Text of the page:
During the long break over Christmas and New year, away from the support & interaction of the SSOA writing group, I’ve spent many hours and days just thinking.
This might seem a waste of time at first, but I’ve been surprised at how beneficial it’s been - to allow my mind to sift through ideas on how to move my story forward as well as what forces are at play to motivate characters into action.
I now have a much clearer idea of where I’m headed as I’m determined to finish this novel in 2024 and begin a new follow up story with my central characters.
Although this project was first planned and begun as far back as 2016, I can honestly say I’ve learnt a lot and next time I will have a clear map of how the storyline unfolds plus I'll keep a watchful eye on being in charge rather than allowing the characters to take control.
Right now I need to finish my story and I hope to stick to the plan!
I float as best I can, on my back, limbs splayed like a starfish, broaching the surface of Sydney Harbour at Marrinawi Cove, gazing skyward. The wash of a passing ferry nearly tips me off balance, but I quickly recover and, once again, I look up into the blue. My ears are submerged in the chilled green water, and save for the clinking of the reflections of the waves against the shark net I am drifting in silence. The time has come to let go, not of these weightless moments, but the entire year just ended.
Most years simply blur into the continuum of memory, but some are remarkable for their glory or sadness, or both, and 2023 was surely one of those. Last year, I managed to remain gainfully employed, played my trombone in more gigs with more bands than at any time in my life, and launched a fiction novel three years in the making. Those who have read my novel will understand why one of my friends presented me with a tin of baked beans - an essential element in my story about a catastrophic internet breakdown. (*See below). I could not allow the high notes of the year to be drowned by the ructions of shuttle diplomacy between fractious band members and employees, the seemingly endless revisions of my story, and the sad death of my cousin, as this, I understand, is how life unfolds, always towards an inevitable end.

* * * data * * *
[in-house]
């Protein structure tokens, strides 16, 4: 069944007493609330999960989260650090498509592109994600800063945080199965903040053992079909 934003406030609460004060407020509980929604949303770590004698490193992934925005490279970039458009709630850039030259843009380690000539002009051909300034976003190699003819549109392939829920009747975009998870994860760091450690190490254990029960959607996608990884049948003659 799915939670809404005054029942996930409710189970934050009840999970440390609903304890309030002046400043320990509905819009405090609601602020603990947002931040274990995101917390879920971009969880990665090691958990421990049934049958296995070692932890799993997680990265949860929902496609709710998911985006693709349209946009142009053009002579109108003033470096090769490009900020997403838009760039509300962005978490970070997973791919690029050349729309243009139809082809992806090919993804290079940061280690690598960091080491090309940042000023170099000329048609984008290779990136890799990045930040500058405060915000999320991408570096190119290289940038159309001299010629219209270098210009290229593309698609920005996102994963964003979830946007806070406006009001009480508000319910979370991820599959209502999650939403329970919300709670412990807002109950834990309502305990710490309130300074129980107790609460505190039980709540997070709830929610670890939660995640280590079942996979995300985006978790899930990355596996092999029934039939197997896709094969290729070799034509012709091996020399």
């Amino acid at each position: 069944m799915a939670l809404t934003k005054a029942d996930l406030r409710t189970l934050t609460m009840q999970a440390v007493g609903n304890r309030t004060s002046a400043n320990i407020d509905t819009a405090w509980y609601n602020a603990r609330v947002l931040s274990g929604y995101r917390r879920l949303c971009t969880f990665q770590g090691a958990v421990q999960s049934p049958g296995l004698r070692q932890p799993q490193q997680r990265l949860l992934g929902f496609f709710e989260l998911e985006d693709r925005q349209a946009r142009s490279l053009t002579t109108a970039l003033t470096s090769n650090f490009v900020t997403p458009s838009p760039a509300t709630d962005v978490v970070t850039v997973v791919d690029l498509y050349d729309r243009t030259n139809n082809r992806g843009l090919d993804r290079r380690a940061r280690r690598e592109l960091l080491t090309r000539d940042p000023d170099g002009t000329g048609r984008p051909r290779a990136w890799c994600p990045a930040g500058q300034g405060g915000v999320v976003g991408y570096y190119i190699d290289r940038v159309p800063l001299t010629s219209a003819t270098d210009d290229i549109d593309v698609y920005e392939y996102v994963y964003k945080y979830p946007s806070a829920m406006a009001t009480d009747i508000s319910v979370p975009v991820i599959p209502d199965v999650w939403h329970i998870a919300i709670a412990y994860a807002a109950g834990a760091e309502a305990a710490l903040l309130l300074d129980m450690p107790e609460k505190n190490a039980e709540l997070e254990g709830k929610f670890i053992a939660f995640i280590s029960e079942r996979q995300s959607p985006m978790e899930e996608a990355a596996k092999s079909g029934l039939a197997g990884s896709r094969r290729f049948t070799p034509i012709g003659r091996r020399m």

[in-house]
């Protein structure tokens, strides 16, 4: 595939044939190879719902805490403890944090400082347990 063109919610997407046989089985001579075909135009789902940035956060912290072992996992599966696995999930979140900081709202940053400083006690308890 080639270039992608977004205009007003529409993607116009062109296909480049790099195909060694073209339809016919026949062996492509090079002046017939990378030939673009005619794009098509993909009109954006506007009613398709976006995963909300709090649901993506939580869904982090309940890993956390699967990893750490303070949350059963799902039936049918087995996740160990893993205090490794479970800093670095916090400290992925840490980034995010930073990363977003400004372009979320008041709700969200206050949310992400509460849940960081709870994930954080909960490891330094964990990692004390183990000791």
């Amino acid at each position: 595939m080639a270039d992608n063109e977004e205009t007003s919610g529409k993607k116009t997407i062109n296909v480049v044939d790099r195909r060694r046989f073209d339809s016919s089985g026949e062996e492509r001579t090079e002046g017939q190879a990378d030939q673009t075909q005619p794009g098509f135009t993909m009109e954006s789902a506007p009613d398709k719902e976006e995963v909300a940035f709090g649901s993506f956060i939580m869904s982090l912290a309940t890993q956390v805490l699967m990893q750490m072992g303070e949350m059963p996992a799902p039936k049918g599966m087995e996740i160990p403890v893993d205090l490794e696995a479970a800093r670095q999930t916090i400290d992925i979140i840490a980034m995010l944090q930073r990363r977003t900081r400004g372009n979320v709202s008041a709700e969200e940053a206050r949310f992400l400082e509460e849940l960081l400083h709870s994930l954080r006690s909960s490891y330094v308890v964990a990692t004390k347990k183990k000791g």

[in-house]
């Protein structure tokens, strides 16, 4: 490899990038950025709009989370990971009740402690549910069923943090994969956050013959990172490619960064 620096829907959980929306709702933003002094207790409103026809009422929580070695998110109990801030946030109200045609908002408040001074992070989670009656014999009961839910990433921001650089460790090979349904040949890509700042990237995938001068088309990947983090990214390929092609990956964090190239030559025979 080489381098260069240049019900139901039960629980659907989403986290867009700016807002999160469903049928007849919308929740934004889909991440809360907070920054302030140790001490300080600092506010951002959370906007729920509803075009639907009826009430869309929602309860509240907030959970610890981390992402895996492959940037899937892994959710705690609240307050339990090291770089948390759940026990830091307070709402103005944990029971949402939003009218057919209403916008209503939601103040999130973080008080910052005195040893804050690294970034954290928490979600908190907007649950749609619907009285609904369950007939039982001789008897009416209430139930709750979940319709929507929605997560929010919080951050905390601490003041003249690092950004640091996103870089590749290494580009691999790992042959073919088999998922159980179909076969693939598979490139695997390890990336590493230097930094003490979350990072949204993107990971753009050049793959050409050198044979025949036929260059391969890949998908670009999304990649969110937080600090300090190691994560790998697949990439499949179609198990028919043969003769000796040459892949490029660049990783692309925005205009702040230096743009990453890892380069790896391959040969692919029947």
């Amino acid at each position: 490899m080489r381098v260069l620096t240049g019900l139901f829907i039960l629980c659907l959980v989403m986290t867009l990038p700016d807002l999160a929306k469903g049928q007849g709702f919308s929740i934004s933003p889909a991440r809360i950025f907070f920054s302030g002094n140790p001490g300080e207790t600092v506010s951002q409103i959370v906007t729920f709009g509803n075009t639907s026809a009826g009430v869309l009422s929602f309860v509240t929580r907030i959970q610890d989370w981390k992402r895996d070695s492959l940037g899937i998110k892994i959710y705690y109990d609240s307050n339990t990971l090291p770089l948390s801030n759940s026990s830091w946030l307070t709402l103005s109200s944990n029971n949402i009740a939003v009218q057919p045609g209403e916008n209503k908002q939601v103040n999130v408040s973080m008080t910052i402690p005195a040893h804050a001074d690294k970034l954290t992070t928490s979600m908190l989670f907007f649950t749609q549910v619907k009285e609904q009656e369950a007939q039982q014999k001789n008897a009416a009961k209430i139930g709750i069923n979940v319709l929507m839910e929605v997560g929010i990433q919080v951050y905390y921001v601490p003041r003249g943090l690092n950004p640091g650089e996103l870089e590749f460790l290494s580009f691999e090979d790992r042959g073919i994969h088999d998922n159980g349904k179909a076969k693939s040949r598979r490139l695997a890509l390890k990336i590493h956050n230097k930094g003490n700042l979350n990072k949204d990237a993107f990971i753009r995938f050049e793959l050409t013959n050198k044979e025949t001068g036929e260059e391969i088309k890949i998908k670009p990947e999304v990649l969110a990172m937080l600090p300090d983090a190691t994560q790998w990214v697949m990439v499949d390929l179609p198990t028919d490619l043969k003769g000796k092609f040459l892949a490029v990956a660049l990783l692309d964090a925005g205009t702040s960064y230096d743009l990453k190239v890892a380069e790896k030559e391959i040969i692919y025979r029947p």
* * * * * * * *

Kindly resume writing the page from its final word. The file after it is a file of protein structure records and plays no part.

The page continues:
On New Years Eve, after playing charades with the neighbours then running down the back lane to stand outside my local pub where the fireworks reverberated in our chests, I felt a kind of displacement by the impending new year. That feeling was amplified in the days that followed as my mind turned to the sorry state of geopolitics, the timing of my retirement, I was stung by a bee, and I questioned what it means to be a writer now that machines can write for us.
A small wave splashes across my face, breaking my meditative spell and, at last, I let it go. I won't do laps this morning. Instead, I'll swim to the shore, clamber over the rocks, and sit for a while in the rising sun, contemplating the sandstone blocks rendered gold against the battleship grey of a thunderstorm bearing down on Goat Island. A cool wind springs up, enough to dry me off, so once again, I get dressed and, as usual, set off to buy a coffee and take my chances in life - as do we all.
Robert's novel Cloudless Love ... in the time of Artificial Intelligence, highlights the ubiquity and utility of baked beans, regardless of manufacturer.
Copyright: text - authors cited above; photos - Wix & Robert Carrick.
Posts on this SSOA blog are published to showcase the work of emerging writers who meet weekly to workshop their short stories, memoir or novels. The posts comprise just some of the responses written in just 10 minutes as a warm up to the meetings.
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